Editor's note: Toby Keith's second feature film, Beer for My Horses, makes its world premiere on Nov. 2 at 7 p.m. ET/PT on CMT. It will be released on DVD on Nov. 11.
Collaborating with Toby Keith to co-write the screenplay for the film, Beer for My Horses, was a lot of hard work, but Rodney Carrington says things got better after that.
"Once the writing portion of it was done and we started shooting the movie, then it was just fun," he says and then adds with a laugh, "Fun and games -- liquor, pot, drinking, girls. Lots of stuff -- movie star stuff."
As a stand-up comedian and musician, Carrington has done well for himself, slowly but surely moving from the comedy club circuit in Texas and Oklahoma to nationwide tours of prestigious theaters in major cities and, at the moment, an engagement that continues through Nov. 9 at the MGM Grand in Las Vegas. He starred in Rodney, an ABC-TV sitcom, and Live at the Majestic, a Comedy Central special (and DVD). He even wrote a book, Coming Clean, but he had never written a film script until Keith contacted him.
Inspired by the title of Keith's hit duet with Willie Nelson Beer for My Horses was produced jointly by CMT Films and Keith's Show Dog Productions and is a follow-up to Keith's previous project with CMT Films, Broken Bridges. Beer for My Horses tells the story of two small town deputies -- Rack (portrayed by Keith) and Lonnie (Carrington's character) -- who embark on a comical road trip to save Rack's kidnapped girlfriend from a vicious drug lord. The film also stars Nelson, Ted Nugent, Claire Forlani (CSI: NY) and veteran character actors Barry Corbin and Tom Skerritt.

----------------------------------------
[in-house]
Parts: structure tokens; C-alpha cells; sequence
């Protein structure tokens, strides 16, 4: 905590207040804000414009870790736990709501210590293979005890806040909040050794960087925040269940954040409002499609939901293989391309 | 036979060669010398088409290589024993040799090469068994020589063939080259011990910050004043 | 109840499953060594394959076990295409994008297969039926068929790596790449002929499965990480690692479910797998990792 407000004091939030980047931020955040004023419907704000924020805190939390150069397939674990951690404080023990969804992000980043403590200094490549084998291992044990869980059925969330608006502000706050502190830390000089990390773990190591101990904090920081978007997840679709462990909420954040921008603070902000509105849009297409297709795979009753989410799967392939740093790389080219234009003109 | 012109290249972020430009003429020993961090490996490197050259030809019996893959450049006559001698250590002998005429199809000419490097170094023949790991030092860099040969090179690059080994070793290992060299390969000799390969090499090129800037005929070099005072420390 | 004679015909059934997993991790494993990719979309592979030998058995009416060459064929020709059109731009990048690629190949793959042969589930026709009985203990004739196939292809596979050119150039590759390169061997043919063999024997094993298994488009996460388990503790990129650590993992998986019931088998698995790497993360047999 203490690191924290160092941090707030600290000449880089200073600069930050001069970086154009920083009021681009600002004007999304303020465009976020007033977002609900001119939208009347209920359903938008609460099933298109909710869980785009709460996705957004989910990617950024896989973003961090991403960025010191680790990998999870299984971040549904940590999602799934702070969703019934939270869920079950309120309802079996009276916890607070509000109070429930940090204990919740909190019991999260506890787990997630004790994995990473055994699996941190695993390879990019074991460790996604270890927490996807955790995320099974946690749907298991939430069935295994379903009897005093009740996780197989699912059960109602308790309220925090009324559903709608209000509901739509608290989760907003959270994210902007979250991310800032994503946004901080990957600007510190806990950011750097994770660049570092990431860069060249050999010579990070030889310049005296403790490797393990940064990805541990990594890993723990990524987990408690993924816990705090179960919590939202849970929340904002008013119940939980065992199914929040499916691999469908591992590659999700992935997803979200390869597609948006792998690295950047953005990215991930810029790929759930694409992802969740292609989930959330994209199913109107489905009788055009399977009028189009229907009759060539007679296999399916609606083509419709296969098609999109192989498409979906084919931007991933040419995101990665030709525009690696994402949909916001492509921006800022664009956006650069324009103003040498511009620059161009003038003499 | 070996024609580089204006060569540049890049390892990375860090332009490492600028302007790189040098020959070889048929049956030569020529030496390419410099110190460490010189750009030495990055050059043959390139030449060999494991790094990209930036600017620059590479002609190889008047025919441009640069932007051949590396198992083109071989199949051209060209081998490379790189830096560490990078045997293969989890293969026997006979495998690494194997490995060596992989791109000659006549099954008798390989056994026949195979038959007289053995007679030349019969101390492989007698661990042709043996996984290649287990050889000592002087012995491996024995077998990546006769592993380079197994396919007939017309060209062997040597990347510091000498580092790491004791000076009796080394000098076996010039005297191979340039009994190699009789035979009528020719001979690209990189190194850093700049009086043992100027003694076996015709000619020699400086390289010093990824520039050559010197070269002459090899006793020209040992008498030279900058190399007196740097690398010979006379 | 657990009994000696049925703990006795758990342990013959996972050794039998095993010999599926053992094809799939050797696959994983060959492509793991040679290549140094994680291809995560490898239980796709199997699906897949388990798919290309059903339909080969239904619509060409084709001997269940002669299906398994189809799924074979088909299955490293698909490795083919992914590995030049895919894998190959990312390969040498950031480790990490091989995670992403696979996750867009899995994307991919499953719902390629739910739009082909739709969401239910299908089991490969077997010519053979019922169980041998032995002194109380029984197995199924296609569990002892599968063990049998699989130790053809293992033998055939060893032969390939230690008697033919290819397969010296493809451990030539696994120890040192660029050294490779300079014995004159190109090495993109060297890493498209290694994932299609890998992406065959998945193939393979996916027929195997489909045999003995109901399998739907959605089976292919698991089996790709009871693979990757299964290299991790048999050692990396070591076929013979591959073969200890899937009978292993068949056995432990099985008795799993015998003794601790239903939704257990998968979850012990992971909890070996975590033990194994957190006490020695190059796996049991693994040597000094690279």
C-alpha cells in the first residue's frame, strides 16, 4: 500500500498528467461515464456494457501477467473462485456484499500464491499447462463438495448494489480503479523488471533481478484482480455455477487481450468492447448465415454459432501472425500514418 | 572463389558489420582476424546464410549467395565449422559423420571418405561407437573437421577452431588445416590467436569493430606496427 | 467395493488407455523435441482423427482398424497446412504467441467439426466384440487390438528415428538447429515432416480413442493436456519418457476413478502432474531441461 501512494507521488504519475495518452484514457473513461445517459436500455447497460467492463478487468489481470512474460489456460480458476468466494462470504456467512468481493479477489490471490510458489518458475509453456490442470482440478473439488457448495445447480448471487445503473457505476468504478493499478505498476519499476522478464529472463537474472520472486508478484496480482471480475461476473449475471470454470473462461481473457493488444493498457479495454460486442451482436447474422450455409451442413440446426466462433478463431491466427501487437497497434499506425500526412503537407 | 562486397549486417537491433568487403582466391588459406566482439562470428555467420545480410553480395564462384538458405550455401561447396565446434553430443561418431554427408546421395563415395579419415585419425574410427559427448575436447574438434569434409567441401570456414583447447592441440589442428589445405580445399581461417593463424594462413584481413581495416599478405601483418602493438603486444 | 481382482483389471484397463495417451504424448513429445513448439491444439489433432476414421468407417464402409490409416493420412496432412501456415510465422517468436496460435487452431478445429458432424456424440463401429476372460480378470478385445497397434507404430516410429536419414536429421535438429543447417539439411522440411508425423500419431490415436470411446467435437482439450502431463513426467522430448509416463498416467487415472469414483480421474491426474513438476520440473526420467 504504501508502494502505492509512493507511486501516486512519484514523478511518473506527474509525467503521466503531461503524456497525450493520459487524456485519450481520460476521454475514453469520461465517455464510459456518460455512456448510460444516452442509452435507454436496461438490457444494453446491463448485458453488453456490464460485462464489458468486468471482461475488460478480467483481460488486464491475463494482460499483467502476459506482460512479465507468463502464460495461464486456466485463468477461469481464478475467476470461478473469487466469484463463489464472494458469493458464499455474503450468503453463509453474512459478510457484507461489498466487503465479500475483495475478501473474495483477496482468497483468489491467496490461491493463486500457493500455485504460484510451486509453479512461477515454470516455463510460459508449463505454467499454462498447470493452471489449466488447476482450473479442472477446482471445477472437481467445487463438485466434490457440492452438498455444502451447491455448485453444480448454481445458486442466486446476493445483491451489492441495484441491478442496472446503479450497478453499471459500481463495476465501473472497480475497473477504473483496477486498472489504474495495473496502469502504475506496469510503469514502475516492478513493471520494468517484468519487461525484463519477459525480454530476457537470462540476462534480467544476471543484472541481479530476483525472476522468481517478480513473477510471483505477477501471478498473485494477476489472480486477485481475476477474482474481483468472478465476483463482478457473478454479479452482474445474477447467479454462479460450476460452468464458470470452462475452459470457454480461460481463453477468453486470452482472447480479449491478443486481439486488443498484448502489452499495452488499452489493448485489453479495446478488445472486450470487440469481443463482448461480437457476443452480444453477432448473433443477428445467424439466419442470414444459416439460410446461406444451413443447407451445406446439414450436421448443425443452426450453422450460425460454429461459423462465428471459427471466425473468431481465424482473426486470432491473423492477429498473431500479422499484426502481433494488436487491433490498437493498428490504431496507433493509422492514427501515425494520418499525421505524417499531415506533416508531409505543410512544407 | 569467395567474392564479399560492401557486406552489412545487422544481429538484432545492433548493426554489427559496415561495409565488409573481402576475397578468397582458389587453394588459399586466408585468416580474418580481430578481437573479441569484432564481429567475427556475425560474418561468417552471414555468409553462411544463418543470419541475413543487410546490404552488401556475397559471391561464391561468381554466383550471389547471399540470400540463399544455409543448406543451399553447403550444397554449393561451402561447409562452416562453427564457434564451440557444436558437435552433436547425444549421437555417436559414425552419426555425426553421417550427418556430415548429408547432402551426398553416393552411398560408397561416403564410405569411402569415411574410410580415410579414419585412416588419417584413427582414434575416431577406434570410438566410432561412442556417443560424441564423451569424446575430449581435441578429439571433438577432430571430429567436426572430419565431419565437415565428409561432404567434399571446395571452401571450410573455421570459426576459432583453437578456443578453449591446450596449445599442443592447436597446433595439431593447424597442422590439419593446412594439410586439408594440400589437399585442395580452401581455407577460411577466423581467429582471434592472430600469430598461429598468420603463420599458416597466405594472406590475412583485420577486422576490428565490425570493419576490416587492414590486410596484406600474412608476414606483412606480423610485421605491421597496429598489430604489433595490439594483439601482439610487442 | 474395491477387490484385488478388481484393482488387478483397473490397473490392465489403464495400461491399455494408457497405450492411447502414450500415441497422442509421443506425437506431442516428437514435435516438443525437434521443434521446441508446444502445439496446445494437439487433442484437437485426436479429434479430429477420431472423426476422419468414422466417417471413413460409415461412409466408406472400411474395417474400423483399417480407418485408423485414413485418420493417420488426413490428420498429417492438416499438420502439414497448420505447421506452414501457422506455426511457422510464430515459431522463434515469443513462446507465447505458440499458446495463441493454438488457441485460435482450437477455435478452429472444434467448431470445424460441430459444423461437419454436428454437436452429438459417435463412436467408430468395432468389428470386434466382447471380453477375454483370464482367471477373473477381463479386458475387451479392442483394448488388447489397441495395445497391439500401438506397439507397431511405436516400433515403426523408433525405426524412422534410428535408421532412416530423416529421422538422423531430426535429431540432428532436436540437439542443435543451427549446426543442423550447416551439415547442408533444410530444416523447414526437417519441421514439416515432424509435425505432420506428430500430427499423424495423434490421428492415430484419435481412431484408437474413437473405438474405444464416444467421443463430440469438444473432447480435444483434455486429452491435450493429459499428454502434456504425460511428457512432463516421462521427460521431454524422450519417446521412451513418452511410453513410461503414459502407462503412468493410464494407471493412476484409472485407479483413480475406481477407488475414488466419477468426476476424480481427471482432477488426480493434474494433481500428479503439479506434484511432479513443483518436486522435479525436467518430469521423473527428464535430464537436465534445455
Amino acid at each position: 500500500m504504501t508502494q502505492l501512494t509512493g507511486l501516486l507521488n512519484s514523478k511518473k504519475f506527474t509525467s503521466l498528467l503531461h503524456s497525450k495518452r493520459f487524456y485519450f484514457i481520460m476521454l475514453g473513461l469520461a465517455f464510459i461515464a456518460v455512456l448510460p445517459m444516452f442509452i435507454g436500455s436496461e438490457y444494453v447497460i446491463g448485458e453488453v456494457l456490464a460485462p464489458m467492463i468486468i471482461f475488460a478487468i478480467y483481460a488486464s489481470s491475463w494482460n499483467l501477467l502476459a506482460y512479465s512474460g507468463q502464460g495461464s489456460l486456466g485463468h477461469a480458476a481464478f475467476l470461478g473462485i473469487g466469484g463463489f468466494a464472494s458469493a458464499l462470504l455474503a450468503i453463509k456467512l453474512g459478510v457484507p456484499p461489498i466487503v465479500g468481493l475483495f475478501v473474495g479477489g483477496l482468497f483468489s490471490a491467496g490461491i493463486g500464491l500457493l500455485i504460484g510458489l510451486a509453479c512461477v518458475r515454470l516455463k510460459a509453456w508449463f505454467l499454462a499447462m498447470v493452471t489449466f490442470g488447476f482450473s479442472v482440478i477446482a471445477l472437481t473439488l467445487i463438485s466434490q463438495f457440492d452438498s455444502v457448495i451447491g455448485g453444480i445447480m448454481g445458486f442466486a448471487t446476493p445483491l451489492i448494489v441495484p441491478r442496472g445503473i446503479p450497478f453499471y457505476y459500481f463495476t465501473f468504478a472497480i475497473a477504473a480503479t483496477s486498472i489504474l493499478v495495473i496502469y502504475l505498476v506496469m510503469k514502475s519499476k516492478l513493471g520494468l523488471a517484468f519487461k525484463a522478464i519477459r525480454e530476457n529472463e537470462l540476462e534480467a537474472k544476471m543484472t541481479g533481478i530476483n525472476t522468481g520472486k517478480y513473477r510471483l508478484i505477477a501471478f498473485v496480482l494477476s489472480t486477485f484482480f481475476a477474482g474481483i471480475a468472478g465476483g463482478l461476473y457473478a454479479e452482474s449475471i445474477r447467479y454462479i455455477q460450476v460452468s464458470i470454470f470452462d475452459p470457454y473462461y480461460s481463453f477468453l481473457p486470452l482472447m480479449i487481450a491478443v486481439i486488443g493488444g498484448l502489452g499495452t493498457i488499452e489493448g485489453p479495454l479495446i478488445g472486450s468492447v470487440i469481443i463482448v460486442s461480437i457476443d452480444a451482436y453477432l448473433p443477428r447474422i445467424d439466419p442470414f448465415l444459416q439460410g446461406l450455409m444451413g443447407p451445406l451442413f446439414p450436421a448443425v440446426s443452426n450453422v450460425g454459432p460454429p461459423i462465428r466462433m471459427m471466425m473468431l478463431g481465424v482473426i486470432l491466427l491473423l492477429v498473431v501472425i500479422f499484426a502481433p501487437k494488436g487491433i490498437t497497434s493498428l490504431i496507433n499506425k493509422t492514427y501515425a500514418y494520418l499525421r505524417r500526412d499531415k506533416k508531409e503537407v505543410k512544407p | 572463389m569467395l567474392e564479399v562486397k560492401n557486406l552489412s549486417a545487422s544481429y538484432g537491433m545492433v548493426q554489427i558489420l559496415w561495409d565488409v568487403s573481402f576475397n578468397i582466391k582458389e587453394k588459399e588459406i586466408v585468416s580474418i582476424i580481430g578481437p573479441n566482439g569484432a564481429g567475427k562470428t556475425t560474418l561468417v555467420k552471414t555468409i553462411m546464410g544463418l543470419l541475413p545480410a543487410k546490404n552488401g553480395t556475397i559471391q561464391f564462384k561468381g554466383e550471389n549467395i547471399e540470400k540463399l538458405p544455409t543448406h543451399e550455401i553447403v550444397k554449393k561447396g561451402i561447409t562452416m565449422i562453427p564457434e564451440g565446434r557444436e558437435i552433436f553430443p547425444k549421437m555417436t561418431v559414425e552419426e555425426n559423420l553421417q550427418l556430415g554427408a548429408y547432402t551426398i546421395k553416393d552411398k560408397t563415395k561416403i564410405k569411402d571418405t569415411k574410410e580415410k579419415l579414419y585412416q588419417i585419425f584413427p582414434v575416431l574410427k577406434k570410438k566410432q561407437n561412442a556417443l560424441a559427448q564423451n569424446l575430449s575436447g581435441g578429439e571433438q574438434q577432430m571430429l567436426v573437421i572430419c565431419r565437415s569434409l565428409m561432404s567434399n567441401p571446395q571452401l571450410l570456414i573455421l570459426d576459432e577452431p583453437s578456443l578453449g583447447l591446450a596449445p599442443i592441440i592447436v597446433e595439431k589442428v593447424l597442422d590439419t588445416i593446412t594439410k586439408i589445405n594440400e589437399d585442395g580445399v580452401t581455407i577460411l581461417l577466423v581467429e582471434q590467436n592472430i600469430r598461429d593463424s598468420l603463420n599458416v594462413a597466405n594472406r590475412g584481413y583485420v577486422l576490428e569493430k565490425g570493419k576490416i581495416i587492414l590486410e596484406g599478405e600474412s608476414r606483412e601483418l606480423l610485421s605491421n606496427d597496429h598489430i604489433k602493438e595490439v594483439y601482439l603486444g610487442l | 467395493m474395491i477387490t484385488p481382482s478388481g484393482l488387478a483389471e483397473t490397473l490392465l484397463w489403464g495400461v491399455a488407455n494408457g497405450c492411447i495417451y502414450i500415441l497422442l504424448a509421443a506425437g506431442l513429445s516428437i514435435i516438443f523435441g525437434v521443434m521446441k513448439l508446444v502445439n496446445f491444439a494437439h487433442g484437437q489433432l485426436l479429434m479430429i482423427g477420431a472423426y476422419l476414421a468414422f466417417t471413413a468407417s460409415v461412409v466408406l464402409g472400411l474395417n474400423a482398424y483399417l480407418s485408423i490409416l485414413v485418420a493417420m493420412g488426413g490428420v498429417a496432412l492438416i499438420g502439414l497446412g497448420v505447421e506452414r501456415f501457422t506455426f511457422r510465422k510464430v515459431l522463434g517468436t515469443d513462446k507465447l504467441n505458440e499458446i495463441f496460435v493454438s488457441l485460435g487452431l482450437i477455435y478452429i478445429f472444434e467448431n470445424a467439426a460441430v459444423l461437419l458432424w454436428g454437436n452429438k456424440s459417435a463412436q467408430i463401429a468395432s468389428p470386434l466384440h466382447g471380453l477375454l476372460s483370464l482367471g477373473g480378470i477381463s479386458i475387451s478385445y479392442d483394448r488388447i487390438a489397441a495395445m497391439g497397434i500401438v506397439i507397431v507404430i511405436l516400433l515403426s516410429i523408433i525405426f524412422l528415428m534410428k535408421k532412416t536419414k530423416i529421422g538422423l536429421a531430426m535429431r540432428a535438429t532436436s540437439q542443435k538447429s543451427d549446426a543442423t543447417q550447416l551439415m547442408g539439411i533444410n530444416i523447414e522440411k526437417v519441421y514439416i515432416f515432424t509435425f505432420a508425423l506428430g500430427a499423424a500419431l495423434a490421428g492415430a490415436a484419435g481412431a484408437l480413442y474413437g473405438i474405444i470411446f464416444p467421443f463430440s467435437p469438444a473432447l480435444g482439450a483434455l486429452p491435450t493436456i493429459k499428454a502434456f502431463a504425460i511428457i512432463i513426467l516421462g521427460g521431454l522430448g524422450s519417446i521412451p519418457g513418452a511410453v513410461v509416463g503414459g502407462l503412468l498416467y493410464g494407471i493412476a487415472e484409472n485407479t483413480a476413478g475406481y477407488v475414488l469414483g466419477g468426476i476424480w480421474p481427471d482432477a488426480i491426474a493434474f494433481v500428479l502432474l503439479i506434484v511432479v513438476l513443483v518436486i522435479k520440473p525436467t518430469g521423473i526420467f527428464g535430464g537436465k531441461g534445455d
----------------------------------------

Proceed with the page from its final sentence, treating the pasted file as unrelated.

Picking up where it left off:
Describing his character, Carrington says, "Lonnie is a good ol' boy. He's every guy in rural America that you've ever met who hunts and fishes. He's a little quirky. The biggest thing that happens in this community is that, now and then, he pulls the high school kids over for drinking. He's like a modern day Barney Fife, to some degree.
"When my character and Toby's character, Rack, make the big arrest, they don't realize how big a fish they've actually apprehended. When they kidnap his girlfriend, even at that point, they're not real certain. ... The audience gets a taste of how bad these bad guys are before Lonnie and Rack ever get there, which makes it kind of a fun track for the audience." He laughs again, noting, "Well, I hope so, anyway."
Carrington says he and Keith spent 10 months working on the script.
"At first, I was like, 'How am I going to write 100 pages of dialog?' But as the first order of business, we sat down and wrote a 20-page outline at his house over a four-day period -- working from sunup to sundown and seeing the sun come up. And from that outline came a 67-page draft, and then we got together again and had an 87-page draft. It just kept going up from there. There was a lot of tweaking and changing. It's a long process."
In approaching the writing project, Carrington thought back to The Andy Griffith Show, I Love Lucy and other classic sitcoms.
"Andy Griffith was great about having comedy evolve from a situation," he says. "The characters were really well-defined. I've always been a fan of that kind of humor -- the characters in the situation are what's funny, not what's necessarily being said."
Carrington enjoyed working with the other actors, too.
"Willie was great," he says. "When he shows up, you're like, 'That's him. That's Willie.' That's how I felt. What do you say to Willie Nelson? ... He was a delight. He was quiet. He did a great job. He was very funny. He was on time. I will say that: Willie is punctual."
Again offering another punch line, he says, "It was a lot of fun working with Willie and Tom Skerritt. Toby's kind of a pain in the ass, but the rest of them were great."